The Raft of the Medusa—a major work in French 19th-century painting—is generally regarded as an icon of Romanticism. It depicts an event whose human and political aspects greatly interested Géricault: the wreck of a French frigate off the coast of Senegal in 1816, with over 150 soldiers on board. The painter researched the story in detail and made numerous sketches before deciding on his definitive composition, which illustrates the hope of rescue.
Horatio Nelson was born on this day in history, 29 September 1758. He was a British flag officer famous for his service in the Royal Navy, particularly during the Napoleonic Wars. He was noted for his inspirational leadership and superb grasp of strategy and unconventional tactics, which resulted in a number of decisive naval victories. He was wounded several times in combat, losing one arm in the unsuccessful attempt to conquer Santa Cruz de Tenerife and the sight in one eye in Corsica. Of his several victories, the best known and most notable was the Battle of Trafalgar on 21 October 1805, during which he was shot and killed.
The state funeral of Lord Horatio Nelson took place on this day in history, 9 January 1806. Nelson had gained a huge measure of fame in Britain by leading the navy to victory over the Franco-Spanish navy at Trafalgar. Nelson, however, was killed by a sniper’s bullet at the moment of victory. His body was transported back to England where his coffin was fashioned from the mast of ‘L’Orient,’ the French flagship at Nelson’s victory in the Battle of the Nile.
His body lay in state in the Painted Hall at Greenwich before it was eventually carried to St. Paul’s Cathedral at the head of an enormous procession. Stands were constructed inside St. Paul’s to accomodate the seating of thousands, and the dome was hung with the flags from captured French and Spanish vessels. After a four-hour service he was interred within a sarcophagus originally carved for Cardinal Wolsey. The sailors charged with folding the flag draping Nelson’s coffin and placing it in the grave instead tore it into fragments, with each taking a piece as a memento of their much beloved leader.
Read more about the funeral and burial of Lord Horatio Nelson here…
On this day in 1872, the American ship the Mary Celeste was found unmanned in the Atlantic Ocean by the British brig Dei Gratia. The ship seemed to be abandoned (one lifeboat was missing), despite the fact that the weather was fine and the ship was still seaworthy, with no sign of a struggle. There was over six months worth of food and water on board and the personal belongings of passengers and crew were still there. All of the ship’s papers were missing, except for the captain’s logbook. Many possible explanations have been suggested, but the mystery of the Mary Celeste remains unsolved. The Mary Celeste is thus considered the archetypal ‘ghost ship’.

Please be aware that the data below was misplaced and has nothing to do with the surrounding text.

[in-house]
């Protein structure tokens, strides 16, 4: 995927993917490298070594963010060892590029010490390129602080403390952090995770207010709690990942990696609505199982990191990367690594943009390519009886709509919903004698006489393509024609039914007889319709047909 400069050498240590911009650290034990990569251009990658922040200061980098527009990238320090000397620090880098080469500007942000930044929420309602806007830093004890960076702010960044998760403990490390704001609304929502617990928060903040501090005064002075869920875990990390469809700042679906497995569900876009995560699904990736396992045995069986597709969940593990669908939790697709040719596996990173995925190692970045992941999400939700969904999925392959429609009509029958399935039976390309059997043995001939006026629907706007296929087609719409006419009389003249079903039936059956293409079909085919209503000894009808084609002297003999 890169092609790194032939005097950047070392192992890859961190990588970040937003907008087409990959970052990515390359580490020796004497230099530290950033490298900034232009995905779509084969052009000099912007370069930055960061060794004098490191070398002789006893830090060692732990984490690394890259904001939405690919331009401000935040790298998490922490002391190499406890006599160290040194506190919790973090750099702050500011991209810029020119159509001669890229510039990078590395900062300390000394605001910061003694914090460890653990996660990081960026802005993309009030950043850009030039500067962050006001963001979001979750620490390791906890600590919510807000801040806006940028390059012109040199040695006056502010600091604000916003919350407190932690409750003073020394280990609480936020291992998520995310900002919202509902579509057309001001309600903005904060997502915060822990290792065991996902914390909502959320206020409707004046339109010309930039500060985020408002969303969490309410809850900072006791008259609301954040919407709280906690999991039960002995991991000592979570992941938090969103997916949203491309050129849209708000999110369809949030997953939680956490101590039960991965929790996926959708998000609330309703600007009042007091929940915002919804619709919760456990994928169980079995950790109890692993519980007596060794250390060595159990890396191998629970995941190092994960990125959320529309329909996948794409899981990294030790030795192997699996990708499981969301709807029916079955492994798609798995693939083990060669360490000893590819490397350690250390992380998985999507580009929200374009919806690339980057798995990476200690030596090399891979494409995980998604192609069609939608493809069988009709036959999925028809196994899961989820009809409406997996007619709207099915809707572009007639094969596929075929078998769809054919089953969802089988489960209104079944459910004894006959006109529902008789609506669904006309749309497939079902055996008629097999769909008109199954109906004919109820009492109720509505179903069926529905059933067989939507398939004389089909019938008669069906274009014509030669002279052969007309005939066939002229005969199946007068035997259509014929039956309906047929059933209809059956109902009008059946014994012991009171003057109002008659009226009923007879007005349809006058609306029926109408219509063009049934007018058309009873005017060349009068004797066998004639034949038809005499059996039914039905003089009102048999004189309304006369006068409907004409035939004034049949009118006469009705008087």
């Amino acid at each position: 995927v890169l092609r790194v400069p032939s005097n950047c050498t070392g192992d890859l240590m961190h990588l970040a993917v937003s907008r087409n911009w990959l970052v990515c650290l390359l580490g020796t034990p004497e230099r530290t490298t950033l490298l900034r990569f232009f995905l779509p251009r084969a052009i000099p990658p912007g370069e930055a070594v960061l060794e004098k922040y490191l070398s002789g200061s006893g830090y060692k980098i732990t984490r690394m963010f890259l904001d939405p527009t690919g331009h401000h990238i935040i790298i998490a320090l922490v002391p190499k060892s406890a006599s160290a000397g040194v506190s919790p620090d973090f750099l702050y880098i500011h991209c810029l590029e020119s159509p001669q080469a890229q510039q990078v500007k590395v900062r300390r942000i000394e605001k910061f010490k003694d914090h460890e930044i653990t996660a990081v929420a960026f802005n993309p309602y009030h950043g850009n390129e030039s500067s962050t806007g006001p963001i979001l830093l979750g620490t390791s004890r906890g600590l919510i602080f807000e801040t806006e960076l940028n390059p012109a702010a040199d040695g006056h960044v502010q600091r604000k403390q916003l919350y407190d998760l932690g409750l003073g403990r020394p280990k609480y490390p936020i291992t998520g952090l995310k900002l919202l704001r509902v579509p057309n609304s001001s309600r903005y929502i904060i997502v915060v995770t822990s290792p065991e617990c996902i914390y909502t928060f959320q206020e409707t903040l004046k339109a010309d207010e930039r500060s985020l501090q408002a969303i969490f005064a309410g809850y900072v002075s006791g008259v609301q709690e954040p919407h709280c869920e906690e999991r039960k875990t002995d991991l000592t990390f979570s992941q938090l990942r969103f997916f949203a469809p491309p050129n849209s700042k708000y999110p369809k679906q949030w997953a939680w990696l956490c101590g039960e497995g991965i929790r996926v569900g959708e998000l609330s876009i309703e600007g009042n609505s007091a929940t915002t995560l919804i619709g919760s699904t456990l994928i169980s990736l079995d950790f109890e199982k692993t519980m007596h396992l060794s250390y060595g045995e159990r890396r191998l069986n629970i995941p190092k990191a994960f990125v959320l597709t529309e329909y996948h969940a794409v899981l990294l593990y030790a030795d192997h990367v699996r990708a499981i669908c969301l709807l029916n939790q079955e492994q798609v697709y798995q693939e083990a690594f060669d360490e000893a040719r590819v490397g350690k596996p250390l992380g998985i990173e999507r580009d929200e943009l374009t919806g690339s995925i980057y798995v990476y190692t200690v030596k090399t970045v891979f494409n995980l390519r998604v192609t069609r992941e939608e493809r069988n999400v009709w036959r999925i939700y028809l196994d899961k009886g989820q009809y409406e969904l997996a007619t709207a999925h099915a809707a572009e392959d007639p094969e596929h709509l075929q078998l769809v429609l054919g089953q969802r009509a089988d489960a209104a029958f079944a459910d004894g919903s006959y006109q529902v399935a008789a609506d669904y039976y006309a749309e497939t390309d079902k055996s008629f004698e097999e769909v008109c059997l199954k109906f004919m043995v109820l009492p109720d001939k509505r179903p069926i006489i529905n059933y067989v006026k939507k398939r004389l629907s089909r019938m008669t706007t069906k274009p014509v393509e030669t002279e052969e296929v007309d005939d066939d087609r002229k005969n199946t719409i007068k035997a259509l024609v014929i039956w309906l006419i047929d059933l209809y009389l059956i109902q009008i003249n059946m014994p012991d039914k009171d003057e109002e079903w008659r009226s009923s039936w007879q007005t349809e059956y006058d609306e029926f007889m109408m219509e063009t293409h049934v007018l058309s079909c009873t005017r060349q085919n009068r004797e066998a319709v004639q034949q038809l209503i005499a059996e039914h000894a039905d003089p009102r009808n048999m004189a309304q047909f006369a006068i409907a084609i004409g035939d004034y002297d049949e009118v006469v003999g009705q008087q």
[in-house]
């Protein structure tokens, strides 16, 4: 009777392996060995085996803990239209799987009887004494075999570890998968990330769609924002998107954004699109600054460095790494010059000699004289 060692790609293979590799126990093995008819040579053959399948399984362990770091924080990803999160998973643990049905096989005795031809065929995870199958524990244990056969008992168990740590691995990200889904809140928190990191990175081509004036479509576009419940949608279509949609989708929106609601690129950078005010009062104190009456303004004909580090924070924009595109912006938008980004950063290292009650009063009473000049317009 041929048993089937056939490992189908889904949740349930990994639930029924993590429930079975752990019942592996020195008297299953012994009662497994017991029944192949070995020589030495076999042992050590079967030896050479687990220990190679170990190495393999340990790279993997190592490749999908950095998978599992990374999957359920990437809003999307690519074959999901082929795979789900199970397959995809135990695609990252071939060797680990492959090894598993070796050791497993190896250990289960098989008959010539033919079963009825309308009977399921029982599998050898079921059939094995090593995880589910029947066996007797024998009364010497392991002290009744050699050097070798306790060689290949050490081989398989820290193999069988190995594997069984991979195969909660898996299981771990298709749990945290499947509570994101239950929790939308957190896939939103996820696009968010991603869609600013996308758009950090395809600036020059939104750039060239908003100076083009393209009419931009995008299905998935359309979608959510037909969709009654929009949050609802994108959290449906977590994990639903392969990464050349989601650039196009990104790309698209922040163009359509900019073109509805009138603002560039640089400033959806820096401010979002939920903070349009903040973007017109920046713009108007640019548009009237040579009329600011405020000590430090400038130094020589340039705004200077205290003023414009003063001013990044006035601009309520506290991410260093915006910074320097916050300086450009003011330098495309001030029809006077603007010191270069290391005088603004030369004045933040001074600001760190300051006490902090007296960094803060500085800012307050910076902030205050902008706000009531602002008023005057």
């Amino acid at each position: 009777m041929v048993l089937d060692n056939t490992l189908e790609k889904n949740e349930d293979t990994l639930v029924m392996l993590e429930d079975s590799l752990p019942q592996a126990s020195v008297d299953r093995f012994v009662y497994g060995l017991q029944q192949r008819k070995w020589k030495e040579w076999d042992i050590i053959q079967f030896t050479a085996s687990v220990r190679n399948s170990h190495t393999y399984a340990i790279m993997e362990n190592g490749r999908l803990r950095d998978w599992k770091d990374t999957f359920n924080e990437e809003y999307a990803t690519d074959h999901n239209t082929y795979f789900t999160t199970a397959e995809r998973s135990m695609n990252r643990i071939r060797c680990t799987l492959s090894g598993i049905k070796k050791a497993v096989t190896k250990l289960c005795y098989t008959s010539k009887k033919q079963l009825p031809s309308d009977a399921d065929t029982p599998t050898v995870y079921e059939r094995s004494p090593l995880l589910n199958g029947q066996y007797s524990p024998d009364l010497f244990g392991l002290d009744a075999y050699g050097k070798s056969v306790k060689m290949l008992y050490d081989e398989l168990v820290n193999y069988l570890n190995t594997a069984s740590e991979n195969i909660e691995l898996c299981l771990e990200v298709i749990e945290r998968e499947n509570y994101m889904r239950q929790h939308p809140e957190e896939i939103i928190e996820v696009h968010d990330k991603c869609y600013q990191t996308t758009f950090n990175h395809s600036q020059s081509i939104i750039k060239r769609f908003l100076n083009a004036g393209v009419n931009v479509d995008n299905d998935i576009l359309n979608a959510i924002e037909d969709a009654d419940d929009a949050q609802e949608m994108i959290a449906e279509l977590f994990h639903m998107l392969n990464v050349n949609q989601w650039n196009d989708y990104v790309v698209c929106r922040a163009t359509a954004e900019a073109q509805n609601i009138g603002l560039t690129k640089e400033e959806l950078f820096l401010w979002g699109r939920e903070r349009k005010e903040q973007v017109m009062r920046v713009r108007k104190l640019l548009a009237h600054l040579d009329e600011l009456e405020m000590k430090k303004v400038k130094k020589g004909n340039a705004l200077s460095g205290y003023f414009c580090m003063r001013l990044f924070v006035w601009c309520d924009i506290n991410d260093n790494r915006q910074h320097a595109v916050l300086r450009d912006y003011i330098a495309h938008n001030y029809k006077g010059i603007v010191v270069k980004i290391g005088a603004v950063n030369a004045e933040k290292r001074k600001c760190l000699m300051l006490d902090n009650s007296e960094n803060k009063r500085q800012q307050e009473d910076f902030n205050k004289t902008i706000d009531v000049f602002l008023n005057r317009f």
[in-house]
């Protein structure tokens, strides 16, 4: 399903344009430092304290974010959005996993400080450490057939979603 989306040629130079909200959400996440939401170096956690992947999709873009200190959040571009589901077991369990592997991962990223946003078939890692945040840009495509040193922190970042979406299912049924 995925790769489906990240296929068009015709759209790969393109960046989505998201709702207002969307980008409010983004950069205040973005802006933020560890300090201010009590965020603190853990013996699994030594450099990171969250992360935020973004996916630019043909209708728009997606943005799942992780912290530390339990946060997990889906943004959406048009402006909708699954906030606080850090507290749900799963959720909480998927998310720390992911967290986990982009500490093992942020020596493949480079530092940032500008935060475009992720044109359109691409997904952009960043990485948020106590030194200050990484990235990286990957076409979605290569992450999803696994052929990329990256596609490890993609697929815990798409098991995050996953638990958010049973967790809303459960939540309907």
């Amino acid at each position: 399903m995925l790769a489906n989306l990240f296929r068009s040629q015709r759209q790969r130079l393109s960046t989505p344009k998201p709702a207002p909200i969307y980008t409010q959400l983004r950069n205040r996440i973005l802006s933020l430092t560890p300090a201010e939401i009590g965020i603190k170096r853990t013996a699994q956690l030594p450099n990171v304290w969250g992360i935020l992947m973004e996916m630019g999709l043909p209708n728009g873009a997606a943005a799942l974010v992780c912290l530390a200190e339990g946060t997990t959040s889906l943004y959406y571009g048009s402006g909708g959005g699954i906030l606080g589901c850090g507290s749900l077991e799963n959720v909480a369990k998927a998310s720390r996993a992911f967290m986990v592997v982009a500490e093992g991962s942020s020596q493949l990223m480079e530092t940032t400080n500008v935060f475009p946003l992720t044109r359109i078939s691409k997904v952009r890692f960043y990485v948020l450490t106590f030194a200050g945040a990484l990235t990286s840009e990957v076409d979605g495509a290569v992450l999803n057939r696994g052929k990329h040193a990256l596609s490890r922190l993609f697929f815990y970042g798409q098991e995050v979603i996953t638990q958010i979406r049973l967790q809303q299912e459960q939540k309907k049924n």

RMS Carpathia Sinks After Being Struck by U-boat Torpedo
17 July 1918
On this day in British history, 17 July 1918, RMS Carpathia sank off the coast of Ireland after being torpedoed by a German U-boat. Carpathia was a Cunard Line transatlantic passenger steamship built by Swan Hunter & Wigham Richardson. Carpathia made her maiden voyage in 1903 and became famous for rescuing the survivors of RMS Titanic after it struck an iceberg and sank on 15 April 1912. Carpathia was used during WWI to transport American and Canadian troops across the Atlantic.
On the summer morning of 17 July she was torpedoed in the Celtic Sea by the Imperial German Navy submarine U-55. Of three torpedoes fired at the ship, one impacted the port side while the other penetrated the engine room, killing two firemen and three trimmers. All 57 passengers and 218 surviving crew members boarded the lifeboats as the vessel sank. U-55 surfaced and fired a third torpedo into the ship and was approaching the lifeboats when the Azalea-class sloop HMS Snowdrop arrived on the scene and drove away the submarine with gunfire before picking up the survivors from Carpathia.
The Battle of the Nile began on this day in maritime history, 1 August 1798. The battle, also known as the Battle of Aboukir Bay, saw the British Royal Navy under Horatio Nelson prevail over the Navy of the French Republic in battle that concluded on 3 August. The battle was the climax of a naval campaign that had ranged across the Mediterranean during the previous three months, as a large French convoy sailed from Toulon to Alexandria carrying an expeditionary force under then General Napoleon Bonaparte. The British victory at the Battle of the Nile effectively put an end to Napoleon’s invasion of the Middle East and made Nelson a war hero in the British Empire.